One of the best parts of back to school is prepping for the first big dance of the year—homecoming. Really, you can start prepping months in advanced for this all-important event because there is so much figure out. And this year, the dance will be even more special because it will be one of the first times for the student body to let loose after months of social distancing.
But as you plan for this year’s homecoming, have you ever stopped to think about what this whole tradition is about? When was the first homecoming and what's the story behind the big game and the quirky traditions like homecoming king and queen? Most importantly, what does homecoming even mean?
Here’s everything you need to know about homecoming…
So...what is it?
Every high school has their own homecoming traditions and depending on where you live and what school you go to, homecoming can mean a lot of different things. It may, quite literally, mean a coming home of sorts, an opportunity for your school’s alumni to visit their old stomping grounds, to see old friends, teachers, and the underclassman they left behind. Expect a lot of recently-graduated seniors to come back for this year's homecoming, considering they didn't get a proper sendoff in the spring because of the coronavirus.
Sometimes, homecoming involves a parade, or a big football game like a match up against your school’s rivals. If you’re not a sports fan, it may be the only football game you’ll go to all year. Often, a homecoming court is crowned, with the highly coveted homecoming king and queen reigning over their kingdom for a year (or maybe until a prom king and queen come along).
But the main event, the piéce de résistance of any school’s homecoming is the dance. You’ve seen it play out in all the best high school dramas: Pretty Little Liars, Riverdale, Vampire Diaries. Homecoming is a staple at high schools, no matter how it’s celebrated. In the most traditional format shown in most on-screen portrayals of the event, homecoming resembles a dance much like prom...but more like a baby prom.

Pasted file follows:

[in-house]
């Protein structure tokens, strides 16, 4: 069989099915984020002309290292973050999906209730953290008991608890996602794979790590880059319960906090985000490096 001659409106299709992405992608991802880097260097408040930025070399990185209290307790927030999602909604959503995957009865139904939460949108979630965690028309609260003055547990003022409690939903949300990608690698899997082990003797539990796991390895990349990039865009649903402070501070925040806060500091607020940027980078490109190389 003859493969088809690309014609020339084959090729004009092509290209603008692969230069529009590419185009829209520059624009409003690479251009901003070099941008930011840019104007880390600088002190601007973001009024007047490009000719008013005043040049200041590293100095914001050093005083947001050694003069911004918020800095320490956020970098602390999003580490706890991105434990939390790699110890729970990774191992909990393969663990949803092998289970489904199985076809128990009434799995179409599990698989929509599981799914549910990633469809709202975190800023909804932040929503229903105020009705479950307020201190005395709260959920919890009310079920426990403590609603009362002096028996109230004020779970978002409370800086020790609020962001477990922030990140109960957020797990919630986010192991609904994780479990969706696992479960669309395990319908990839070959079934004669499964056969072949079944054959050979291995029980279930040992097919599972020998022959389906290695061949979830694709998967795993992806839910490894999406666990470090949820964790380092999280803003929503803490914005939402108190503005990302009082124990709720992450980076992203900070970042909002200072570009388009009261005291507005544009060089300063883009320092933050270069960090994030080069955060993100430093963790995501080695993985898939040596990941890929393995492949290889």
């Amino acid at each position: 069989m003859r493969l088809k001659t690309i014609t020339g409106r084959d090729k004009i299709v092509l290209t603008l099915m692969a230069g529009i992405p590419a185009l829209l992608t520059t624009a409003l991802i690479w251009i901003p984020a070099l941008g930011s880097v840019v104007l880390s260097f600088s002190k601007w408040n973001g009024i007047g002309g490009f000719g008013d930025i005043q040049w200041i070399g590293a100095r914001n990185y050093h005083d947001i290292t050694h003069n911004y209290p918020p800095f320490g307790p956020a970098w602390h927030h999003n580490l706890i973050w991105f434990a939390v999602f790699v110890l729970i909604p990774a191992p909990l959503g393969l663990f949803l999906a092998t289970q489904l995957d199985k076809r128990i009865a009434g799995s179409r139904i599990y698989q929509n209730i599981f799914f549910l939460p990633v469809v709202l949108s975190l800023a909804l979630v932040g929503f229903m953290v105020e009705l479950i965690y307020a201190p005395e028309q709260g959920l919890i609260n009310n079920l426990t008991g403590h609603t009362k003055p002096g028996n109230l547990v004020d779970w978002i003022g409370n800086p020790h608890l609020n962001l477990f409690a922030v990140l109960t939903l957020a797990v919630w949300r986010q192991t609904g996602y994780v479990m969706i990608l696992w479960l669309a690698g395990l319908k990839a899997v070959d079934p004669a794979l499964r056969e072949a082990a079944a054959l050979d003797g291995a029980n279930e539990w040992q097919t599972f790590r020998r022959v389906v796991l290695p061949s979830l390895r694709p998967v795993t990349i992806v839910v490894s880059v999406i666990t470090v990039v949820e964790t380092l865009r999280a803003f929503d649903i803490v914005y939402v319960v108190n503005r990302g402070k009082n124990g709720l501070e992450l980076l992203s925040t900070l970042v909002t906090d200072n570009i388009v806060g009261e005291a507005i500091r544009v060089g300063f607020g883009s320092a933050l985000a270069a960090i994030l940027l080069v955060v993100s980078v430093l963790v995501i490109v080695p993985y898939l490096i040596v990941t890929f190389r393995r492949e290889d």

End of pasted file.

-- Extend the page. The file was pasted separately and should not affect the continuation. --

How is it different than prom?
In recent years as homecoming has become a bigger event, it has begun to resemble prom more and more. Homecoming proposals have become more elaborate, mimicking the creative signs, cute treasure hunts and yummy treats that now seem to come with every promposal.
First, the obvious difference: The two dances come at different times of the year. While prom often marks the beginning of spring and the end of the school year, homecoming, which often takes place in September or October, doubles as a kind of welcome back to school.
Homecoming is also much more inclusive than prom. At most schools, prom is open only to seniors and sometimes juniors, but homecoming is for all, even the underclassmen, meaning you can start enjoying the festivities as a freshman.
Finally, homecoming can be a lot more casual than prom. While some schools go all out and throw prom at an event space off campus, homecoming is usually held in the school’s gym. Some schools have a more casual dress code for their homecoming dances, where jean shorts and a cute top will suffice, while others require a dress or suit for the occasion. Even then, the dresses are usually short and the suits are more chill, compared to the gowns and tuxes some will rock for their big prom night.
You may even want to opt for a cute two-piece look. Here are some fun mix-and-match homecoming outfits that you'll want to buy ASAP...
What’s the history behind it?
According to Billboard, homecoming is an American tradition. That explains why Britain native Charli XCX was so thrilled to perform at a lucky school’s homecoming dance back in 2014.
Homecoming began at colleges as a celebration for the first football game of the season, where alumni would come back to visit their former campuses. According to Broadly, while no one is positive which college officially started the tradition, the University of Missouri, Baylor University, and the University of Illinois all claim to have began hosting homecoming events in 1911, 1909, and 1910, respectively. No matter who started it, the tradition spread quickly to other colleges and high schools around the country.
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